Emberiza cabanisi (Cabanis's bunting) 

Geelstreepkoppie [Afrikaans]; Cabanis-gors [Dutch]; Bruant de Cabanis [French]; Cabanisammer [German]; Escrevedeira de Cabanis [Portuguese]

Life > Eukaryotes > Opisthokonta > Metazoa (animals) > Bilateria > Deuterostomia > Chordata > Craniata > Vertebrata (vertebrates)  > Gnathostomata (jawed vertebrates) > Teleostomi (teleost fish) > Osteichthyes (bony fish) > Class: Sarcopterygii (lobe-finned fish) > Stegocephalia (terrestrial vertebrates) > Tetrapoda (four-legged vertebrates) > Reptiliomorpha > Amniota > Reptilia (reptiles) > Romeriida > Diapsida > Archosauromorpha > Archosauria > Dinosauria (dinosaurs) > Saurischia > Theropoda (bipedal predatory dinosaurs) > Coelurosauria > Maniraptora > Aves (birds) > Order: Passeriformes > Family: Fringillidae

Emberiza cabanisi (Cabanis's bunting)  Emberiza cabanisi (Cabanis's bunting) 

Cabanis's bunting male (left) and female (right), Tanzania. [photo Martin Goodey ]

Distribution and habitat

Occurs in patches across sub-Saharan Africa, from Sierra Leone to Uganda south through Tanzania, Zambia and Angola to southern Africa. Here it is generally uncommon and localised in north and central Zimbabwe and Mozambique, generally preferring miombo (Brachystegia) woodland with little or no undergrowth.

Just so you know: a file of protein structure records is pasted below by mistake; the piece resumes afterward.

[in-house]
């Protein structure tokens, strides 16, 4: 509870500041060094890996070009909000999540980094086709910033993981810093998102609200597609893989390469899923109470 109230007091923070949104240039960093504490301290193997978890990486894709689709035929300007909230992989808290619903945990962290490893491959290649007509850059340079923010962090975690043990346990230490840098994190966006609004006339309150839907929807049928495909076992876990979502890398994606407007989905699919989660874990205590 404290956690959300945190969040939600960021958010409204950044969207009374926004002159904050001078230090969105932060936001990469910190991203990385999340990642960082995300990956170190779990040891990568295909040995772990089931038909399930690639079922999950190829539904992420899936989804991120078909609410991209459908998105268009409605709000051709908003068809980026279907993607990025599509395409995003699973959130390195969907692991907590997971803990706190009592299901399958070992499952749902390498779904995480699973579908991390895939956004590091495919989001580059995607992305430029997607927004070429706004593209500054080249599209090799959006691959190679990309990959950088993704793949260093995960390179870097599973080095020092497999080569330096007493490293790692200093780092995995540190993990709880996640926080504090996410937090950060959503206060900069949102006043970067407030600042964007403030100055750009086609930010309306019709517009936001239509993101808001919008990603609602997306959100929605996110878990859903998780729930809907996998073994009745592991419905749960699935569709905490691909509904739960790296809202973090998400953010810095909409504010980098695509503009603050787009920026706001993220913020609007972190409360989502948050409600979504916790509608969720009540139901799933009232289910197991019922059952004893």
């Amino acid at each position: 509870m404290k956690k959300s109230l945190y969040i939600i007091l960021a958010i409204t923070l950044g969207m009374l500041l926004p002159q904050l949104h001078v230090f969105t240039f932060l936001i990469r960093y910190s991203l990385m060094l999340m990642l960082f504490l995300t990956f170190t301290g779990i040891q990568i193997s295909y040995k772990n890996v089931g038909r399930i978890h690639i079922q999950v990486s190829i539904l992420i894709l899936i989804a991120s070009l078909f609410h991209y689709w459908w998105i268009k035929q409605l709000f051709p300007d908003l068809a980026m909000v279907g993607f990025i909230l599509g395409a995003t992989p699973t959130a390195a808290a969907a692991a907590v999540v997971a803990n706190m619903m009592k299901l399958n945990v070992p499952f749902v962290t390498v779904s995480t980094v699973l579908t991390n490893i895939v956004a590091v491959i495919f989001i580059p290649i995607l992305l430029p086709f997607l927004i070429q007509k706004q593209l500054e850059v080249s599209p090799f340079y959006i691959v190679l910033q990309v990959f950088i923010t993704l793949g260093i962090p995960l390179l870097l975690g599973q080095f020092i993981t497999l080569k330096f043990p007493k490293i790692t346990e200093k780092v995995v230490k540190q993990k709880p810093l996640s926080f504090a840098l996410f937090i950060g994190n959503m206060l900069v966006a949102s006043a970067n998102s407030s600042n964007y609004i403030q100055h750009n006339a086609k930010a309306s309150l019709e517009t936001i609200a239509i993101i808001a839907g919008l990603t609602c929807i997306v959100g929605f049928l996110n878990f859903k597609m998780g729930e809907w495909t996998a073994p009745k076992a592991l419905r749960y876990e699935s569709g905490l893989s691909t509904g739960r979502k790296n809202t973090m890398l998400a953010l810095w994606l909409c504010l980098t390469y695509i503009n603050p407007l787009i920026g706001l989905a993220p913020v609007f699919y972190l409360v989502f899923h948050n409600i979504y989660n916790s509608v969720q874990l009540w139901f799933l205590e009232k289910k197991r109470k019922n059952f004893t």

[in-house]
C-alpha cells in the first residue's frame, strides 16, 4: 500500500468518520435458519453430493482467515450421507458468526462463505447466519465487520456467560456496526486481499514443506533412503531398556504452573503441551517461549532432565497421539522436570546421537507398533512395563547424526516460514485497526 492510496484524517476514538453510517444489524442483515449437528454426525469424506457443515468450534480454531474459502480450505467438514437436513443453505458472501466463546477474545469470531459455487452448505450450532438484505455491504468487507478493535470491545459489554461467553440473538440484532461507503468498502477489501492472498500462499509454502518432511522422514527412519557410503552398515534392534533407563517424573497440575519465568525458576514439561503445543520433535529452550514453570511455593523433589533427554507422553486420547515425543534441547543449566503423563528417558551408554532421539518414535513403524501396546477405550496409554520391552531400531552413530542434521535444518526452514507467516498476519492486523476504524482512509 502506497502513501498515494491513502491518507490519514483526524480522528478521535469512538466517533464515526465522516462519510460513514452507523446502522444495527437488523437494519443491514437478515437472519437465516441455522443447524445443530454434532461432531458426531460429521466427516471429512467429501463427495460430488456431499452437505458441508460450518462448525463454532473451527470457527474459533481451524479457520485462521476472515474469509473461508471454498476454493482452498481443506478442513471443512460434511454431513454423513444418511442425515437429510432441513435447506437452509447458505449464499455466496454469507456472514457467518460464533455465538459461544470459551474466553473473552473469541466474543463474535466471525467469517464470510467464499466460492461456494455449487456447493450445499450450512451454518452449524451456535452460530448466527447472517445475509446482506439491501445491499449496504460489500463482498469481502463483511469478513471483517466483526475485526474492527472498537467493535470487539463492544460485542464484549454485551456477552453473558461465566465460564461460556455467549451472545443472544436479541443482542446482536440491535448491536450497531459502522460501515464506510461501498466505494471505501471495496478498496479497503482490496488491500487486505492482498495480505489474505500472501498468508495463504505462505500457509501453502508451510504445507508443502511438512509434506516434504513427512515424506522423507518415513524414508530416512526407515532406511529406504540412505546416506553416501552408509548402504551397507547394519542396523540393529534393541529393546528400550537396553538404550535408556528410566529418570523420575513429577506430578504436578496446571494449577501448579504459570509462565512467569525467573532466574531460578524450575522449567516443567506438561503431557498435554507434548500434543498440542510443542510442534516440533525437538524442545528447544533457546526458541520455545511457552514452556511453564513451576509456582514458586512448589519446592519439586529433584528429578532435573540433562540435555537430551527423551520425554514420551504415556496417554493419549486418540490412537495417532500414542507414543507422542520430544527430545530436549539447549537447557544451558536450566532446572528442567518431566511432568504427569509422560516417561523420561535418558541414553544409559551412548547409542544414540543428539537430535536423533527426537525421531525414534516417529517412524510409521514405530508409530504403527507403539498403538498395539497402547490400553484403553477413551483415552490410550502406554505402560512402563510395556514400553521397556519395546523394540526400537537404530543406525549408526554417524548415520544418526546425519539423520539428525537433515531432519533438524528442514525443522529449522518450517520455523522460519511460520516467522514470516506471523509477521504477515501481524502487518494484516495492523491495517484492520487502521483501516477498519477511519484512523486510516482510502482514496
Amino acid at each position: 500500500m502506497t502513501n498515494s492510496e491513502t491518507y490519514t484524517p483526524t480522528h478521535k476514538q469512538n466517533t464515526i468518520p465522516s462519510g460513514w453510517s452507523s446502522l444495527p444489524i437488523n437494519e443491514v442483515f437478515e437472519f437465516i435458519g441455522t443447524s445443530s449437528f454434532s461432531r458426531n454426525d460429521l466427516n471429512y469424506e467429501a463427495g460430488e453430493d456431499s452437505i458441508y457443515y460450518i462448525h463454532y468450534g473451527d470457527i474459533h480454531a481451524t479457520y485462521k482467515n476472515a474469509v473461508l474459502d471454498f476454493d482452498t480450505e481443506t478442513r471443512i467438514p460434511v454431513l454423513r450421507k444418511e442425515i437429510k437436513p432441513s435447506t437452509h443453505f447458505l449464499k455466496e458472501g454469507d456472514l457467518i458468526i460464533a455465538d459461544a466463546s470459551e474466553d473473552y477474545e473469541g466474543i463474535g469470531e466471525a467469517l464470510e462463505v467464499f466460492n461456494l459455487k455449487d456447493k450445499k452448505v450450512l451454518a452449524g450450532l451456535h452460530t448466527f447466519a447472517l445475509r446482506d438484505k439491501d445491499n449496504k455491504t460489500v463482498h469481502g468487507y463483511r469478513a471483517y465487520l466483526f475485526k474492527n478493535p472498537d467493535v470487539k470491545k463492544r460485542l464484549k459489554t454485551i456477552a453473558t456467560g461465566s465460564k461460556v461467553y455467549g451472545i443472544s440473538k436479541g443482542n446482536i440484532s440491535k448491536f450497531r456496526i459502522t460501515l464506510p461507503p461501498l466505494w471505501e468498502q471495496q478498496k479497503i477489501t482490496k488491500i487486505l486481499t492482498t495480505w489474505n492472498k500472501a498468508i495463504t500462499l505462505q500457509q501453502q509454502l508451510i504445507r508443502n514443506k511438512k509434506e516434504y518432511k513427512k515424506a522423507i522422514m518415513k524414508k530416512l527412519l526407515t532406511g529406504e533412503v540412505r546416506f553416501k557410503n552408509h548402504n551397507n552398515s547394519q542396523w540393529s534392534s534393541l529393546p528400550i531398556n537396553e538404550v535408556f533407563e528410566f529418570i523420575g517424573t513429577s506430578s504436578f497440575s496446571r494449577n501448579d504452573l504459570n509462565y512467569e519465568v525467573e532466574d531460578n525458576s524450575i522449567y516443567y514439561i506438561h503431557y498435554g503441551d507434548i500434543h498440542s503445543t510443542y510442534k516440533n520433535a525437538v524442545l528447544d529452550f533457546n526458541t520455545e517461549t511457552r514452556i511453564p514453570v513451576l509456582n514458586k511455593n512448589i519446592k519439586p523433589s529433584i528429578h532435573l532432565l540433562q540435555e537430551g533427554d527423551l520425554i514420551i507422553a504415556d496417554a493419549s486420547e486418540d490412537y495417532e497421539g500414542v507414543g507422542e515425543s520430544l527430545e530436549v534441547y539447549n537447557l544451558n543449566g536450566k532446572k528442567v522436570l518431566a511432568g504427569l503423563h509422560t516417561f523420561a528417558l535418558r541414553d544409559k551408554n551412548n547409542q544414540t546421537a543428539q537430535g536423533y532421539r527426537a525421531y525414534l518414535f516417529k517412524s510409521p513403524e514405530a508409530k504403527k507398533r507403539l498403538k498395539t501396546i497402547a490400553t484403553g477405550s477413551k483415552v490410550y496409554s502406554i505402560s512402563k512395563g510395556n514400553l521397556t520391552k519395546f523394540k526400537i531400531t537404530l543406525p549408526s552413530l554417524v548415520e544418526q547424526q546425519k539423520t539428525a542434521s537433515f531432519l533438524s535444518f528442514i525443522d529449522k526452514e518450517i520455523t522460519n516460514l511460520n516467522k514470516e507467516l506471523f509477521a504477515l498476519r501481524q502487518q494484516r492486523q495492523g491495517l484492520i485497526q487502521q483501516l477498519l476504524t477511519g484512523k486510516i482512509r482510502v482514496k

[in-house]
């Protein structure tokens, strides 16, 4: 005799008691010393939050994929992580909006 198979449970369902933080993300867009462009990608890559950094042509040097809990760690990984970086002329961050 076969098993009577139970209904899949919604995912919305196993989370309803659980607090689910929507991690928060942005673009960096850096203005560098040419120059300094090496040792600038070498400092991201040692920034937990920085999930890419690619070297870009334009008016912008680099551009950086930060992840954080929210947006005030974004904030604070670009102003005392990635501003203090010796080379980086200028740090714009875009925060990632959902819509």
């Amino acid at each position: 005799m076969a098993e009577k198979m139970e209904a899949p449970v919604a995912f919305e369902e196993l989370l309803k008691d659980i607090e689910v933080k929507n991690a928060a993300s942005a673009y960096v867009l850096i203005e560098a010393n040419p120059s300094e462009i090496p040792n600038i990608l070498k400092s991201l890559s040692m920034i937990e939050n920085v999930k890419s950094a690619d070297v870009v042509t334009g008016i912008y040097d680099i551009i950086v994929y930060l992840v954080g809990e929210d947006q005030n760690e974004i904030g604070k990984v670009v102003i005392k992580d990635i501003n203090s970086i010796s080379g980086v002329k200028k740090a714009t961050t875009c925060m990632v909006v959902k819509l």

Distribution of Cabanis's bunting in southern Africa, based on statistical smoothing of the records from first SA Bird Atlas Project ( Animal Demography unit, University of Cape Town; smoothing by Birgit Erni and Francesca Little). Colours range from dark blue (most common) through to yellow (least common).

Food 

It mainly eats seeds and insects, doing most of its foraging on the ground, sometimes alongside other birds in a mixed-species foraging flock. The following food items have been recorded in its diet:

Breeding

  • Monogamous solitary nester, building a deep cup of twigs, roots, grass, leaves and weed stems, lined with rootlets and fine grass. It is typically concealed in the foliage of a bush or tree, such as Mufuti (Brachystegia boehmii), Munondo (Julbernadia globiflora) and Camel's-foot (Piliostigma thonningii).
  • Egg-laying season in Zimbabwe is from September-March, peaking from October-November.
  • It lays 2-3 eggs, which are incubated for about 12-14 days.
  • Little is known about the chicks, other then a recorded nestling period of 16 days in captivity.

Threats

Not threatened.

References

  • Hockey PAR, Dean WRJ and Ryan PG 2005. Roberts - Birds of southern Africa, VIIth ed. The Trustees of the John Voelcker Bird Book Fund, Cape Town. 

 

 

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